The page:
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'How Sweet It Was': The Cultural Impact Of Gospel

Sister Rosetta Tharpe
Michael Ochs Archives/Stringer
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Sister Rosetta Tharpe

For some, it's an expression of faith; to others, it's an important element of culture. But whatever its meaning, gospel music helped create the foundation for rock 'n' roll, as well as rhythm and blues. Singers like Sam Cooke, Al Green and Aretha Franklin all began by singing gospel music, and Anthony Heilbut has captured some of gospel's greatest moments in a new DVD and CD collection titled How Sweet It Was: The Sights and Sounds of Gospel's Golden Age.

According to Heilbut, Sam Cooke moved the sacred style of gospel into a more secular arena, with his group The Soul Stirrers.

"Sam Cooke took into soul music, which he practically invented himself, the sound and the harmonies of The Soul Stirrers," Heilbut says.

Cooke wasn't the only singer to spread gospel to a secular audience. Sister Rosetta Tharpe, considered to be the original female rocker, influenced the likes of Elvis Presley and Johnny Cash.

"She was sidewinding long before Pete Townshend was conceived," Heilbut says. "People often thought that Chuck Berry was combining, conflating, country and blues, but in fact we know that Rosetta had come up with the sound almost 20 years earlier."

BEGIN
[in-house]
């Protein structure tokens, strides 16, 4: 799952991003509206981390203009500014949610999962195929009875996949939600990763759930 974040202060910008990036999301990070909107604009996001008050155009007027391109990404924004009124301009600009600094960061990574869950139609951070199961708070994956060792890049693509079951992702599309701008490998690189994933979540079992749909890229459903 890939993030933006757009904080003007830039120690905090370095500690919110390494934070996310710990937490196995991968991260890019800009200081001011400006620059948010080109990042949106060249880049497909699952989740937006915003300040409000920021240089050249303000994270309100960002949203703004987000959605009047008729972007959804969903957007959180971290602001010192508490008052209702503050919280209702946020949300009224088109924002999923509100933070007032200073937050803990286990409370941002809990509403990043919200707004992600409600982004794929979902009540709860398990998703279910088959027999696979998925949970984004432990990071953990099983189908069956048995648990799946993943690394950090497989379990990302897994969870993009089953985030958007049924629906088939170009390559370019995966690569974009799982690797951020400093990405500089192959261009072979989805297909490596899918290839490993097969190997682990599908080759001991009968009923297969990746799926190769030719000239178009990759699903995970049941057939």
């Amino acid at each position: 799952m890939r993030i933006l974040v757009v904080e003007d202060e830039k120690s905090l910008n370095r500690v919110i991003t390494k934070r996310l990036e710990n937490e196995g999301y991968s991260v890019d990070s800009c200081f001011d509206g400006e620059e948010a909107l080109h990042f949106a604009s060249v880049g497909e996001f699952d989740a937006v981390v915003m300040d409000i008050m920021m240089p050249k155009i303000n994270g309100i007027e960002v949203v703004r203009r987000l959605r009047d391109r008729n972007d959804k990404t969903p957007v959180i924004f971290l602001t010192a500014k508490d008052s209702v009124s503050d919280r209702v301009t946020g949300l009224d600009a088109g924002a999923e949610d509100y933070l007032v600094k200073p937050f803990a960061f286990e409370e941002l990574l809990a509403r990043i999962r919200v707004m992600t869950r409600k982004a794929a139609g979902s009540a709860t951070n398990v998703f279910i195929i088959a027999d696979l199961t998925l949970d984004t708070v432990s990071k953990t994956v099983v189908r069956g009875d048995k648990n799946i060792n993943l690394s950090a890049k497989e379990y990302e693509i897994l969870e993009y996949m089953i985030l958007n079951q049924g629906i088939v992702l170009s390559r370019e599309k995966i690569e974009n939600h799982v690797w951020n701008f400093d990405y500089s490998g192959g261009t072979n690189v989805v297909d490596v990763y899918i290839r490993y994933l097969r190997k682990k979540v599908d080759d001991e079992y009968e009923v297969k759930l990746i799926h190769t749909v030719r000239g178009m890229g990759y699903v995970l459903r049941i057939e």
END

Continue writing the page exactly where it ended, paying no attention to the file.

The influential figures don't stop there. The DVD features a song from Marion Williams about the healing power of God.

"Marion Williams was the greatest influence in people like Little Richard, James Brown and Otis Redding," Heilbut says. "These were some of the most impressive showmen or performers in America. [Williams'] 'Something Within' may have been the first gospel song. You hear an awful lot of American culture and American history in this one performance."

The collection is filled with American cultural history, featuring 26 songs on the CD and 27 performances on the DVD.

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